We roped up using a 30-foot interval and Kiwi coils on the front and back ends. Gary took the lead and I the sweep as we climbed to the toe of the ice forming a frozen cascade over the first headwall. We had researched the Canadian Alpine Club’s accident summaries and knew that this slope was innocent looking but that it had abruptly put two parties into the rocks below, resulting in helicopter evacuations of climbers with broken limbs and internal injuries. The snow steepened and as we approached the tongue, the presence of hard ice below foot, masked only by three inches of loose snow, became evident. Our plan was to protect the climb using ice screws to set a balanced anchor and then run out a lead climber to establish the next stance and subsequently belay the following two climbers up the slope. Then we would leapfrog, sweep transitioning to lead, to efficiently climb the icy hump to the mellow ground above.
Well . . . things do not always work out as planned and we soon found that the ice was steeper than we anticipated and instead of settling for a mid point screw for protection, we would need two tools and three intermediates. Problem was, we did not have those two extra screws for the intermediate protection. We could have robbed one from the base or top stance but doing so would have precluded any balanced anchor or backup in the event of a leader fall. Had we been on similarly sloping snow, we would have been on more familiar ground from our Colorado experience but this was hard ice. To compound our concerns, the weather began to deteriorate rapidly and within minutes, we had gone from mostly sunny skies to steady snow and finally heavy fog and snow. At that point, we were two pitches up the three-pitch bulge with no visibility ahead or to the rear. Time to retreat.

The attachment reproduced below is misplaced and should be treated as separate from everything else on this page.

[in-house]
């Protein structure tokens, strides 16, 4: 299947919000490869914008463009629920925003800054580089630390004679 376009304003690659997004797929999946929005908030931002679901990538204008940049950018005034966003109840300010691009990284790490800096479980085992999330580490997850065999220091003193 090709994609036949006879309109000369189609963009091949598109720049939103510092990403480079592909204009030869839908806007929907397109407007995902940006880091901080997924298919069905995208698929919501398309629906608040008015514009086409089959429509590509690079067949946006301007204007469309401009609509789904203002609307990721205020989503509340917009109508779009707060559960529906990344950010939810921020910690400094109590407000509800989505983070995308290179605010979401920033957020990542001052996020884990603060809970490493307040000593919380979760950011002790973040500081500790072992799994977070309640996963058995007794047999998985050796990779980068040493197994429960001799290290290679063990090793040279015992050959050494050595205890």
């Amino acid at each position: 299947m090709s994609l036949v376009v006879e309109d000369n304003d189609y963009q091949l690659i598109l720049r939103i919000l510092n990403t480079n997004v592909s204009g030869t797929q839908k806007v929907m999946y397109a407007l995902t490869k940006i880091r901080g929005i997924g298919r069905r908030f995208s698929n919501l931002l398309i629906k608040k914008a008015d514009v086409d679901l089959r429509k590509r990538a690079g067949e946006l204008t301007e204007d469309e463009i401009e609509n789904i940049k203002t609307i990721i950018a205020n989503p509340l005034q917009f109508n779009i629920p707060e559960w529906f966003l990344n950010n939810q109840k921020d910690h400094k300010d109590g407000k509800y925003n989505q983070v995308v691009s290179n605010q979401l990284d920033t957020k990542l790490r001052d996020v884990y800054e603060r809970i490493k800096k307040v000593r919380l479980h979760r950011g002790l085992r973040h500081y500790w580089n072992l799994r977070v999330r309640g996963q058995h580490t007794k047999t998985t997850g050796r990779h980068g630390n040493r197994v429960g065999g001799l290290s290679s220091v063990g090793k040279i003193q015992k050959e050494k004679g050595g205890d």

The retreat was, however, as good an experience as the climb up to that point. We were not hurried and took time to practice lowering climbers to a lower stance from which they in turn could belay the leader on his descent. Two pitches later, all three of us were back at the base of the ice tongue from which we could make a more comfortable roped walking descent to the toe of the snowfield. The descent was of course not without incident. Firstly, I managed to pry off a dinner plate sized piece of ice with my second tool that subsequently hit Gary in the knee. Lesson: climb on the diagonal to protect the party below. To preclude a repeat, I moved on a diagonal to the right and managed to do what comes naturally to me, drop into a snow filled crevasse up to my waist. I planted the second tool to crawl back up over the lip . . . first Bolivia, now Canada. I have to give up this knack for finding crevasses.